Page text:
Success in entrepreneurship and innovation starts with ISEF | Society for Science & the Public
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Success in entrepreneurship and innovation starts with ISEF

June 10, 2019
Alumni speak to Intel ISEF 2019 finalists about innovation and entrepreneurship.
Photo courtesy of Society for Science & the Public/Chris Ayers.

Not too long ago, the bright scientific minds who are currently reinventing weight loss, demystifying fertility, using Artificial Intelligence (AI) to solve critical world problems and taking health technology to the next level were finalists in the Intel International Science and Engineering Fair. On May 14th, Maya Ajmera moderated a panel about innovation and entrepreneurship with four Society alumni: Adam Bly (Intel ISEF 1998), founder of Seed Scientific (later acquired by Spotify); Afton Vechery (Intel ISEF 2005; STS 2007), cofounder and CEO of Modern Fertility; Shantanu Gaur (Intel ISEF 2003-2004), cofounder and CEO of Allurion Technologies; and Divya Nag (Intel ISEF 2007, 2009; STS 2009), founder of Stem Cell Theranostics and StartX Med. Both Divya and Adam also serve on the Society’s National Leadership Council.

Evident in the wide range of the panelists’ careers, entrepreneurship can take many forms. For this select group, their science fair experience is the common denominator to which they attribute their success.

Adam Bly is an alum of the 1998 Intel ISEF where he won Best of Category in Biochemistry.
Photo courtesy of Society for Science & the Public/Chris Ayers.

Participating in Intel ISEF was a turning point in Adam’s life. “My passion for communicating science, advancing a scientific viewpoint to a public endured,” Adam recalled. This passion has now led him to start a new AI company to promote globalism and interpretability using science. Afton started a company out of her project in high school, willing her idea into existence. “I loved the presentation aspect, teaching others what I found. I’m constantly looking to replicate the ISEF environment wherever I go,” she said. Shantanu remembers how going to ISEF felt a lot like coming home. “I saw people who looked like me, had really long names like mine. That sense of belonging is really important, especially in entrepreneurship,” he noted. The confidence Divya gained from ISEF unlocked “the art of the impossible” for her. Interacting with other finalists showed her the value of finding like-minded peers that would support her entrepreneurial ambitions.

Afton Vechery competed at Intel ISEF in 2005 and won third place in the category of Environmental Sciences.
Photo courtesy of Society for Science & the Public/Chris Ayers.

With many finalists thinking about turning their research into businesses, the panel offered advice on making the jump from conducting science research in the lab to bringing ideas to market. Divya commented that a major part of the struggle is mental. She encouraged ISEF attendees to go ahead and “take the leap.” Afton emphasized the need to fundamentally understand the science first and have conversations with as many experts as one can, so that all those insights can be integrated into a plan. In fact, that’s how Afton herself became a de facto expert on fertility. Her company, Modern Fertility, is focused on making fertility information more accessible for women everywhere. In 2019, it was named Fast Company's most innovative health care company in the world.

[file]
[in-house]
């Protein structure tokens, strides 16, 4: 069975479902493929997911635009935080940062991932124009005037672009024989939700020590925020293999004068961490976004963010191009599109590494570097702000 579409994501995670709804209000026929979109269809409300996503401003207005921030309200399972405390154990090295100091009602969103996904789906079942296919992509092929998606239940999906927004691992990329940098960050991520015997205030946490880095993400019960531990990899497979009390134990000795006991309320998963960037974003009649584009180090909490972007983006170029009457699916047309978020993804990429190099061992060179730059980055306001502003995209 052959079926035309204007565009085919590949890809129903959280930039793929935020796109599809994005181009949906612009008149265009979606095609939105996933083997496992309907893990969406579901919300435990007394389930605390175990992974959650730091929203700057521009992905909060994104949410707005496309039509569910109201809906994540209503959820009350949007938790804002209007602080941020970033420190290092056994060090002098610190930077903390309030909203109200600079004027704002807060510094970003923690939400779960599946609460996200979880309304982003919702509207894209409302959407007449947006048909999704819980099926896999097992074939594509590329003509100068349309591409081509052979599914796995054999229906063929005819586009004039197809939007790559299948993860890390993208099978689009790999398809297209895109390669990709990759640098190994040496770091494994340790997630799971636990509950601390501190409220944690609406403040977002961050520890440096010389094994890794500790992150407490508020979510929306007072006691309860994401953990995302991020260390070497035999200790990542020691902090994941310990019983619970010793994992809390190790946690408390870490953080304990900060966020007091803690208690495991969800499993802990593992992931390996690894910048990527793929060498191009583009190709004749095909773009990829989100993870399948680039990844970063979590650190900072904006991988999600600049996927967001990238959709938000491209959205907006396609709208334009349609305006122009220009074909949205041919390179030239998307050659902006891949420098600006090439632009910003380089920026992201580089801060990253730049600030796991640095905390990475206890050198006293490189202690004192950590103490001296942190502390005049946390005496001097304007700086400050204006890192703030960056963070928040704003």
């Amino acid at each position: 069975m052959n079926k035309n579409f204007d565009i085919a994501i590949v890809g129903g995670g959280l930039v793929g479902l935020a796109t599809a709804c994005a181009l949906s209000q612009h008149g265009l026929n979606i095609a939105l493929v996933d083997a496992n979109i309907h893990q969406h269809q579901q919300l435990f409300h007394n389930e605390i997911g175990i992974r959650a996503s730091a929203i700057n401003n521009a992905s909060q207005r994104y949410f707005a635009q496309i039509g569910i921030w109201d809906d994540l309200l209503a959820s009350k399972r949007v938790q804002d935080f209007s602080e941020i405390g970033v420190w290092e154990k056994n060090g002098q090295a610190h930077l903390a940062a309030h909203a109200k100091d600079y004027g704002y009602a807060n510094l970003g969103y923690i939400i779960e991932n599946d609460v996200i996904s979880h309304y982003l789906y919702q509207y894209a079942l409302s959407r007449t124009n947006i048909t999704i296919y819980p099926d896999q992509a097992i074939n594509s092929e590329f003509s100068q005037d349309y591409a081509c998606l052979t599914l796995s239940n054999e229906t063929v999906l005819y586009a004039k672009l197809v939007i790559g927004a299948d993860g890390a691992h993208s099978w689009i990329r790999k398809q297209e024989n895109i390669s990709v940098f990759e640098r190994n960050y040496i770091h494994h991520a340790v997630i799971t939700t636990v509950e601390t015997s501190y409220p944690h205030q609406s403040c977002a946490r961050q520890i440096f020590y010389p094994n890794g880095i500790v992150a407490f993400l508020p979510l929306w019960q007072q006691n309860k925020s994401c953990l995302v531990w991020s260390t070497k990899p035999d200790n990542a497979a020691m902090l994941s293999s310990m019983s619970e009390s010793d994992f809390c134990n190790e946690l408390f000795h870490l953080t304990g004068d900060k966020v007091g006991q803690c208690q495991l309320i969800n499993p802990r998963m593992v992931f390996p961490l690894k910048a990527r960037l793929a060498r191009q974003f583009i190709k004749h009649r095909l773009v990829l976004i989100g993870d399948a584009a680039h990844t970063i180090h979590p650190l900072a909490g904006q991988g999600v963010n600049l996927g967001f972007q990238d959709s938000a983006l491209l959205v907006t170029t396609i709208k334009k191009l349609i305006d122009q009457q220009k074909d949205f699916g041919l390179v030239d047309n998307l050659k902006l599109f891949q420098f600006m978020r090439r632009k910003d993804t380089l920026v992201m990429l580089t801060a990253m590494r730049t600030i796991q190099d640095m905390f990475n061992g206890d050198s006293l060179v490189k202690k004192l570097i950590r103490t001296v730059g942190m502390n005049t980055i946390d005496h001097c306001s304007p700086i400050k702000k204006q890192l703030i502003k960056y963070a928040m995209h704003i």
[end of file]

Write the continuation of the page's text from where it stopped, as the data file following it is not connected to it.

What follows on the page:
Shantanu Gaur is an alum of the 2003-2004 Intel ISEF where he placed third and second place in Biochemistry, respectively.
Photo courtesy of Society for Science & the Public/Chris Ayers.

Adam and Shantanu both advised the finalists to surround themselves with great people. Additionally, Shantanu stressed the importance of addressing a problem that is a true unmet need. “Make sure you are solving a real problem. Too many entrepreneurs just focus on the solution,” he cautioned. For Shantanu, the problem he wanted to tackle was obesity. He founded his company while attending Harvard Medical School and its flagship product—the Elipse® Balloon—is the world’s first and only procedure-less gastric balloon for weight loss, which Shantanu is currently in the process of getting FDA approved.

Divya Nag was an Intel ISEF finalist in 2007 and 2009, where she placed second in Earth and Planetary Sciences.
Photo courtesy of Society for Science & the Public/Chris Ayers.

Similar to the way entrepreneurship can encompass a variety of activities, the journey to innovating is not the same for everyone. Divya, for instance, deviated from the traditional path of higher education and left Stanford in pursuit of her start-up. She currently works at Apple in their Health Special Projects group, helping people understand themselves better with technology. “As Mark Twain said, ‘I never let schooling get in the way of my education’,” she quoted. “I found what I was passionate about in 18 months rather than the typical four years. I couldn’t imagine doing anything else. Dropping out was the easiest and hardest decision I ever made.” Unconventional choices do not have to preclude success, as Divya demonstrates.

Looking ahead, entrepreneurship and innovation will play major roles in tackling the global challenges confronting humanity. Adam identified climate change as the most pressing concern and urged finalists in attendance to “be advocates for scientific thinking in society, advance that lens.” Both Afton and Shantanu pinpointed access to healthcare as a key problem, while Divya saw a need to address the growing inequities in the world. No matter the enormity of these issues, science has and will continue to empower ISEF participants to find solutions just like it did for these alumni.

Maya (second from left) pictured with ISEF alumni Divya, Afton and Shantanu.
Photo courtesy of Society Alumni staff.